assembled a packet that includes printed material related to the purpose and philosophy of the teams, a
flow chart that describes how the process should work, guidelines for when a referral should be made
to the Local Screening Committee (which initiates the evaluation process), and some suggested
interventions. Like many processes that have been established over the years in public schools, this one
will need to be reemphasized at FCPS. As more demands are placed on administrators and teachers,
having another meeting may be the last thing school personnel desire. Unfortunately, when this happens,
the problem-solving role of the teams is lost and the progress to a Local Screening Committee for
referral may be accelerated.

It was not clear during the review that the Instructional Services Department has implemented a
district-wide general education initiative to ensure consistent and effective use of the Child Study Teams
or any other kind of problem solving teams. Clearly, preventing referrals to special education will need
to become a general education responsibility, with support from special education. There is no evidence
that requirements are in place to track referrals by school, to regularly evaluate data to determine if
specific schools are making an excessive number of referrals, to train the school teams, to provide
teams with materials, to monitor their progress, to support the teachers and administrators who
participate in them, or to evaluate their success at serving struggling students. Without a systemic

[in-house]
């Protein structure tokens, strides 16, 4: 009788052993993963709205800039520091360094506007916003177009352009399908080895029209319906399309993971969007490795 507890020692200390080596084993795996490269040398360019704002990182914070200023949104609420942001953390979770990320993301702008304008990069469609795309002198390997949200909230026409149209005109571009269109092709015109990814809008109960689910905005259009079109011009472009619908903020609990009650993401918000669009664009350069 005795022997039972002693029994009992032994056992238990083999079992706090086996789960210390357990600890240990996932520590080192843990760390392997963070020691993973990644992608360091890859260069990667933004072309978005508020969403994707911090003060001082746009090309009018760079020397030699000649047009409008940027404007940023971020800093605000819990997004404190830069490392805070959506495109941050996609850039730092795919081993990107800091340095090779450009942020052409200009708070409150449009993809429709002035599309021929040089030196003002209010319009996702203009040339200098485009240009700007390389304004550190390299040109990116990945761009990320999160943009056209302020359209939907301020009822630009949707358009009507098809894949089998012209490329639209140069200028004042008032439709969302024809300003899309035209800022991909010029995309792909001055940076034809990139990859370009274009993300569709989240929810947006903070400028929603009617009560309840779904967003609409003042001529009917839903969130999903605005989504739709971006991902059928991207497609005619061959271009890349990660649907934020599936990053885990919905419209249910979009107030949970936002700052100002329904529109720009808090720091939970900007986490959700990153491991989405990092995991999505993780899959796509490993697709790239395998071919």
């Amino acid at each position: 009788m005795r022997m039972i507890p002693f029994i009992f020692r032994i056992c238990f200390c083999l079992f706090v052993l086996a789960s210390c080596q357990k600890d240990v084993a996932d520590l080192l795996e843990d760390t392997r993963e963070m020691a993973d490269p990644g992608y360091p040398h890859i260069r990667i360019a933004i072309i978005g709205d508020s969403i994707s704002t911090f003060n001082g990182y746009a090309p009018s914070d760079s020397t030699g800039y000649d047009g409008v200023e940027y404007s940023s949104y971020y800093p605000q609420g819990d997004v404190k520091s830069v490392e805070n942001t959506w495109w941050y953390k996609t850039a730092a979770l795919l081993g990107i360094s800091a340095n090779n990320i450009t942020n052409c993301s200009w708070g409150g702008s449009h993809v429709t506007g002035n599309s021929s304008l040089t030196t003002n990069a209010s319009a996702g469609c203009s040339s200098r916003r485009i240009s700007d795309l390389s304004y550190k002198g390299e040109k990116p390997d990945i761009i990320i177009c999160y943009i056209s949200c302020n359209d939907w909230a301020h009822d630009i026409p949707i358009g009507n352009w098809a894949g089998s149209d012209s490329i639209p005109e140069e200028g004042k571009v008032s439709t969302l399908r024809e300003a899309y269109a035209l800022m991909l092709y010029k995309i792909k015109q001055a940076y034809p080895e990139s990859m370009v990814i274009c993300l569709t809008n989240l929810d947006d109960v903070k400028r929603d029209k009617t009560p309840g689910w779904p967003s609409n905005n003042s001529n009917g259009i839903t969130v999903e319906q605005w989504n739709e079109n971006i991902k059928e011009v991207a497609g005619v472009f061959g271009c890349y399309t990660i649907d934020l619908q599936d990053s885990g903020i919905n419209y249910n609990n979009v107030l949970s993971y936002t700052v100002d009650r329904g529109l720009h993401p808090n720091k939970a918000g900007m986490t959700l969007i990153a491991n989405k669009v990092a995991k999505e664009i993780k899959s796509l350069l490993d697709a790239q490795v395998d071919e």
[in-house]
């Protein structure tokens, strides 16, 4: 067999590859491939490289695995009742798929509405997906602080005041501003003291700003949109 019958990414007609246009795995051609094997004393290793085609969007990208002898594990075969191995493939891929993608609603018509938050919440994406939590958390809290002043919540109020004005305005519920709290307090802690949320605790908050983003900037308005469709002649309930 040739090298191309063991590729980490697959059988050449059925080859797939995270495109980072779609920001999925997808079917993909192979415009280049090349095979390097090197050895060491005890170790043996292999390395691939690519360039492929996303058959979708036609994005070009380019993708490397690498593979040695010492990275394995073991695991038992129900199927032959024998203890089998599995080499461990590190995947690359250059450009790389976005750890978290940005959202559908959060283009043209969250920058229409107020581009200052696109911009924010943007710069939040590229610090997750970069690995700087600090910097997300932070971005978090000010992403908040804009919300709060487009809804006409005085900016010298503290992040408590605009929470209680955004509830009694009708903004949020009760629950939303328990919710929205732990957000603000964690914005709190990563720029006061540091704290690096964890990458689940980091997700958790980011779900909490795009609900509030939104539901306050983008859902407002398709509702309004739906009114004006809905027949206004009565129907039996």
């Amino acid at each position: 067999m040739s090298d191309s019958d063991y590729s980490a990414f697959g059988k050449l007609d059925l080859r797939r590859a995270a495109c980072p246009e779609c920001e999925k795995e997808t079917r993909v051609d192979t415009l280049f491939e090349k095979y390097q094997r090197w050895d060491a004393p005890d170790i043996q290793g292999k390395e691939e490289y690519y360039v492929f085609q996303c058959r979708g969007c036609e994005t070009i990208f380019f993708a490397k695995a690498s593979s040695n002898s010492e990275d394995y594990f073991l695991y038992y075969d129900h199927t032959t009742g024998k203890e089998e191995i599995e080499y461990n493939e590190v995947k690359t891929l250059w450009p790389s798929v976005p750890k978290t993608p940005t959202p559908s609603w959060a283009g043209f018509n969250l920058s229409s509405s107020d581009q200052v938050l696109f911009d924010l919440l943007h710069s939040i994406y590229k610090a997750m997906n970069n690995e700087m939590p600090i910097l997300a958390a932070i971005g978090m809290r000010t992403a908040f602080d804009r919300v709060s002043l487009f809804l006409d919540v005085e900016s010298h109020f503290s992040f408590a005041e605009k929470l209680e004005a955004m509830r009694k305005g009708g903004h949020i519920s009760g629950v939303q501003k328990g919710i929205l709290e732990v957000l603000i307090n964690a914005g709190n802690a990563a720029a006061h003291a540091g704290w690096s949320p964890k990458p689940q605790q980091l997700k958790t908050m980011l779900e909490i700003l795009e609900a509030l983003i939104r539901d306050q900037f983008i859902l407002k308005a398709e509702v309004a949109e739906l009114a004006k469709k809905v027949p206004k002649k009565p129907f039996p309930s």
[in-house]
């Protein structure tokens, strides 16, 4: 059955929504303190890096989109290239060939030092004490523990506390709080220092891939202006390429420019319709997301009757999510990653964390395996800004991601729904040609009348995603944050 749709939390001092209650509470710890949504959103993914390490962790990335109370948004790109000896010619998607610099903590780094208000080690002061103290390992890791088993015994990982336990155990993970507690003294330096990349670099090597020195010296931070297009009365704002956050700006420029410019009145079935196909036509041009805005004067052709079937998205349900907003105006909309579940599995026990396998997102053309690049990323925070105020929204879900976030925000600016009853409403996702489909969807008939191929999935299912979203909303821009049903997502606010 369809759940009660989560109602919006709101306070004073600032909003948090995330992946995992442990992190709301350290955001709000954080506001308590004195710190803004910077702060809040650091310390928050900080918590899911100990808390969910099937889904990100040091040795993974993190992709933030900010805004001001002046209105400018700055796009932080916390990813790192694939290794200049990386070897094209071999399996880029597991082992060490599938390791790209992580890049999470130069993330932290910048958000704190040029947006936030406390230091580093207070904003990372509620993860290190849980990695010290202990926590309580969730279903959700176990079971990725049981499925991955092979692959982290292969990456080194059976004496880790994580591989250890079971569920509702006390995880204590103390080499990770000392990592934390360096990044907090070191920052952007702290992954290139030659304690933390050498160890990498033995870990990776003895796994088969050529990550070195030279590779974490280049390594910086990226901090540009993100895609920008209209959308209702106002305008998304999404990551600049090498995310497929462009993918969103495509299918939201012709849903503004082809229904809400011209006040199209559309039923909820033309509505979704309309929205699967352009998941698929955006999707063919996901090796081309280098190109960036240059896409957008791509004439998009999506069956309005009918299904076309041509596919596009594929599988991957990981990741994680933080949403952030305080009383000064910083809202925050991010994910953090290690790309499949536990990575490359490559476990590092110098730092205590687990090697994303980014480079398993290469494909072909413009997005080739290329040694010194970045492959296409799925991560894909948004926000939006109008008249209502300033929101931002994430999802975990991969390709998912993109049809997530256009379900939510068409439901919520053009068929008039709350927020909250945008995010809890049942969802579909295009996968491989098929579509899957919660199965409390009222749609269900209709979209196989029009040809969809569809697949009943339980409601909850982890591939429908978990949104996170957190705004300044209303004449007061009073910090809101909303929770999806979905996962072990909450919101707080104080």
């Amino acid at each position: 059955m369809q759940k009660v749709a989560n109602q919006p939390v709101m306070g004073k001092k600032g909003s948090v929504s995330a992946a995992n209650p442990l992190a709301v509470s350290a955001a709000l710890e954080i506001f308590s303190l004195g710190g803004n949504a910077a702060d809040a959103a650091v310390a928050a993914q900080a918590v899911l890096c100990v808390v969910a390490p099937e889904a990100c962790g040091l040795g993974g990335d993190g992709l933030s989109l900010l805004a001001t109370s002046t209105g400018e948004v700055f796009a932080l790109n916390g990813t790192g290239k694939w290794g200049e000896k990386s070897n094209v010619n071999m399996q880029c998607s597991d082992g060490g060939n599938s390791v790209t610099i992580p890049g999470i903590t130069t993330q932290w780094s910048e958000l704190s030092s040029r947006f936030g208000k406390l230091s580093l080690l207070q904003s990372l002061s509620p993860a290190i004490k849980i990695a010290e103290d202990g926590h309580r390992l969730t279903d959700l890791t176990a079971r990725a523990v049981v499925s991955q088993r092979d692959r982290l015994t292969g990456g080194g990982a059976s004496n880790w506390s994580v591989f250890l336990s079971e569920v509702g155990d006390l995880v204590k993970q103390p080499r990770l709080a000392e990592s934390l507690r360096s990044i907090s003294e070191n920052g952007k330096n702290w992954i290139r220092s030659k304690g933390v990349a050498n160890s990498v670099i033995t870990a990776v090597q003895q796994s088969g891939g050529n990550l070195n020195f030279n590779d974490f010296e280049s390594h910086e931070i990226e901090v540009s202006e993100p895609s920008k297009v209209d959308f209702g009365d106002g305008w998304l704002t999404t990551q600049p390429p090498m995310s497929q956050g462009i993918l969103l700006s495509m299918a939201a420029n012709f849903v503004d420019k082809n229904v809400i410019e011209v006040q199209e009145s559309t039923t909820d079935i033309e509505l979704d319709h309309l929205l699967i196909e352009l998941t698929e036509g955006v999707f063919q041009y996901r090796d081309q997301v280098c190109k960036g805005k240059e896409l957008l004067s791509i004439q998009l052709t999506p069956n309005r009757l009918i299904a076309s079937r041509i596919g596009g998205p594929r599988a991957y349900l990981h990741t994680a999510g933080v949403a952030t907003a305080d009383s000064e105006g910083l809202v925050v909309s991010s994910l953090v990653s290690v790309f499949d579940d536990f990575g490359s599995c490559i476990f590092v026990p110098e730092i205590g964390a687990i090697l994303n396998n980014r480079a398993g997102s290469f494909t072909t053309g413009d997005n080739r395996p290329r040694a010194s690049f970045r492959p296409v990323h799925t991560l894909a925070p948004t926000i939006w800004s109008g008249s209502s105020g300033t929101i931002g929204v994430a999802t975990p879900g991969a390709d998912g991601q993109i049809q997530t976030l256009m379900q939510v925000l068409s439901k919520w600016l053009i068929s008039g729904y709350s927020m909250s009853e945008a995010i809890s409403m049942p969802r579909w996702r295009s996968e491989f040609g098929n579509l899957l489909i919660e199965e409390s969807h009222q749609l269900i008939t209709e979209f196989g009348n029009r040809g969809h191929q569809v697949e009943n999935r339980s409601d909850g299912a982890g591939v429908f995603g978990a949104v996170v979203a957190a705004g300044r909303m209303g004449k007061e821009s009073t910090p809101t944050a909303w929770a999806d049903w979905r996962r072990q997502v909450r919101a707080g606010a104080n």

commitment to these components of the team problem solving model, the majority of the Child Study
Teams will likely not be effective, despite their importance not only in preventing unnecessary referrals
to special education, but also helping students achieve success within the existing general education

Well, That’s A Shame

Page 18:

Providing support and more effective instruction for campuses with poor achievement should help all students and should focus resources, not just on potential special education students, but on all struggling students. This is most critical in reading, since poor reading achievement affects achievement in other academic areas and is also likely to result in referrals in the learning disability category, the category that includes more students than any other. However, this scope of this study did no include an evaluation of FCPS reading programs, nor did it analyze data or evaluate the effectiveness of reading or any other FCPS regular education programs.

Keep Reading

Page 23 brings us a chart indicating the total cost estimates for special education eligibility referrals and assessments per new student.